Two senators from opposite sides of the aisle, Senator Grassley (R-IA) and Senator Wyden (D-OR), pressed Miller about whether the IRS has sought or obtained emails without a warrant since a federal appeals court ruled in 2010 that a warrant is required for all emails. (You can watch the hearing here. Sen. Grassley’s questions start at 1:25:00 and Sen. Wyden’s questions start at 1:31:10.) They asked why the IRS seems to be ignoring that 2010 decision—United States v. Warshak—in most of the country, and advising its criminal investigative agents that emails stored on a server for more than 180 days can be obtained without a warrant. Surprisingly, Miller answered that the IRS follows Warshak across the country. That’s not what internal IRS documents and its public policy manual show, but if true it is welcome news. Importantly, Miller committed to clarify written IRS policy within 30 days to state that a warrant is always required.

Miller’s testimony leaves several important questions unanswered, however:

  1. Although Miller stated that the IRS Criminal Investigation unit obtains warrants for all emails, he did not discuss other forms of electronic communication such as text messages, instant messages, and direct messages on social media. Under the Fourth Amendment, a warrant should be required for those private communications as well.
  1. Miller stated that, to his knowledge, the IRS has not obtained electronic communications without a warrant in the past. But an internal IRS Chief Counsel Advice memorandum from 2011 reveals that, months after Warshak, IRS investigative agents requested emails from an internet service provider without a warrant at least once. The IRS should explain when it started following Warshak nationally, and whether it has sought or obtained emails without a warrant in the past.

We applaud Senators Grassley and Wyden for quickly taking up this important issue and getting an answer from the IRS, less than a week after the ACLU released the IRS documents. But while the IRS’s apparent change of policy is a step in the right direction, there is more for Congress to do. The current IRS policy manual relies on the outdated Electronic Communications Privacy Act (ECPA), which only requires a warrant for some emails and other electronic communications. In order to uniformly protect the privacy of Americans’ private communications, lawmakers must update ECPA to require a warrant for the contents of all electronic communications, regardless of age or other factors. Strong reform legislation has been introduced by a bipartisan group of sponsors, and is starting to make its way through the legislative process. Follow this link to urge Congress to modernize our electronic privacy law and close the loophole that’s letting the government access email and other electronic communications without a warrant.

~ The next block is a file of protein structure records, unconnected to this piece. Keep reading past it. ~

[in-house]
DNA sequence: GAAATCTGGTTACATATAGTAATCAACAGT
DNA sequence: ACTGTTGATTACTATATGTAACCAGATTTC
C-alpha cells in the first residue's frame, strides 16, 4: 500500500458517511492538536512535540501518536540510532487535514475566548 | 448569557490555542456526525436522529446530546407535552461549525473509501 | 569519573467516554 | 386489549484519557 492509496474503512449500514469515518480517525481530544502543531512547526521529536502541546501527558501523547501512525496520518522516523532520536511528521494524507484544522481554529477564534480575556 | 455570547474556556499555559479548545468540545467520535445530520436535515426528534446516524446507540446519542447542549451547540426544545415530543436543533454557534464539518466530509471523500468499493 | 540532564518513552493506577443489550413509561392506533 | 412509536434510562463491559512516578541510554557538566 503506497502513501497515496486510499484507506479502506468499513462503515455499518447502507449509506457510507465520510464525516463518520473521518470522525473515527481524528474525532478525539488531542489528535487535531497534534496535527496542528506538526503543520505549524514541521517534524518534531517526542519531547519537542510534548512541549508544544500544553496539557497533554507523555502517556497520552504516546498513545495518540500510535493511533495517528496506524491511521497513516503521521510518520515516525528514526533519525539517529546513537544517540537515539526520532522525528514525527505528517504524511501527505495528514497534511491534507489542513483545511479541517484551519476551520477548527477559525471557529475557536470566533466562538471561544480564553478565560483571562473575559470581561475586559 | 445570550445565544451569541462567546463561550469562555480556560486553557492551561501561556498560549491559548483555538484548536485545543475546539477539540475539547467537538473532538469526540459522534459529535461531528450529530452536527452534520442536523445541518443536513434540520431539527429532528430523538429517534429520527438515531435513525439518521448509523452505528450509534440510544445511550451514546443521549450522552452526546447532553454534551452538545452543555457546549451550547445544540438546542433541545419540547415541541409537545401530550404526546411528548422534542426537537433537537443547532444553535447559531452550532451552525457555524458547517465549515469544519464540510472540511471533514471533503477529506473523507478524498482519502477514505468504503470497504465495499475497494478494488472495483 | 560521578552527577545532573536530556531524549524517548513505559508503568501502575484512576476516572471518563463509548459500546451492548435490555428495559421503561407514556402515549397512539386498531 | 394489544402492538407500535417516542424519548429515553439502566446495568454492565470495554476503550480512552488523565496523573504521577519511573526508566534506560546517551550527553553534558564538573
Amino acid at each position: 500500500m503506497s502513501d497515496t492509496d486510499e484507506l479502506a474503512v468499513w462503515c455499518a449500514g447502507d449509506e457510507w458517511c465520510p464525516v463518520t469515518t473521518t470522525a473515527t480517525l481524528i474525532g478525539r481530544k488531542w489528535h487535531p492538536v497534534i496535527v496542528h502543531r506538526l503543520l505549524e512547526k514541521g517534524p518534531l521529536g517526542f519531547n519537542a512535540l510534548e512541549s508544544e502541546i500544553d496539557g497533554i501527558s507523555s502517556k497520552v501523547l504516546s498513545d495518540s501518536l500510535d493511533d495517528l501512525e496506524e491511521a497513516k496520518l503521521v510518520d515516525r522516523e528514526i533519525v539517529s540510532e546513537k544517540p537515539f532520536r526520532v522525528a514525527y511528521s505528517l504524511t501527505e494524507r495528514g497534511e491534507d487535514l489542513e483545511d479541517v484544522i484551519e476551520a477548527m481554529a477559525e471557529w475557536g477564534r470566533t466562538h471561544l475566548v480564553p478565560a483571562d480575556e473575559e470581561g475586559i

April 16, 2013 Posted by | Civil Liberties, Full Spectrum Dominance | , , , , , , | Comments Off on IRS Says It Will Respect 4th Amendment With Regard to Email, But Questions Remain

Google Spy Drones For Street View?

By Wolfe Richter | Testosterone Pit | April 15, 2013

Back in 2009, Google CEO and now Executive Chairman Eric Schmidt, already under heavy fire for his company’s strategy to collect, store, and mine every shred of personal data out there, said on CNBC, “If you have something that you don’t want anyone to know, maybe you shouldn’t be doing it in the first place.”

It makes sense. Why worry about surveillance if you haven’t done anything wrong? This, in his unvarnished manner, is what he thinks about privacy. There is none. You don’t need it. You don’t want it. It’s not good for you. It just makes you appear guilty. It’s the philosophy under which police states operate.

Google has no compunction about reading emails of its Gmail users, browsing through user details in its social network services, tracking people throughout their searches, purchases, and reading patterns. It draws conclusions and combines it all with other data into a beautiful whole. For people with Android mobile devices, there is little Google doesn’t know.

Google isn’t the only data hog out there, and perhaps not even the one with the most intimate data – that would probably be Facebook – but it has some unique non-internet tools. Its Street View cars for example. They record visually what is going on in every neighborhood in the world – while also picking up wireless data from home or business networks. So when its new “privacy policy” took effect last year, it caused a lot of fretting. “Calling this a ‘privacy policy’ is Orwellian doublespeak,” lamented John Simpson of Consumer Watchdog. It should instead be called a “spy policy.” But the ruckus, like so many things, subsided after a few weeks.

But suddenly, Schmidt got all riled up about privacy issues of devices that Google doesn’t control through its software and that can access and record promising details of life: civilian drones. Including the toy-like “everyman” minidrones, such as multi-rotor helicopters. He wants them banned outright. And if they can’t be banned, he wants them regulated. To make his point, he dragged out an unfortunate example of a neighbor with an axe to grind:

“How would you feel if your neighbor went over and bought a commercial observation drone that they can launch from their back yard,” he said. “It just flies over your house all day. How would you feel about it?” He didn’t like that prospect. Not at all. “It’s got to be regulated,” he said, he whose company fights regulations wherever it encounters them. “It’s one thing for governments, who have some legitimacy in what they’re doing, but have other people doing it … It’s not going to happen.”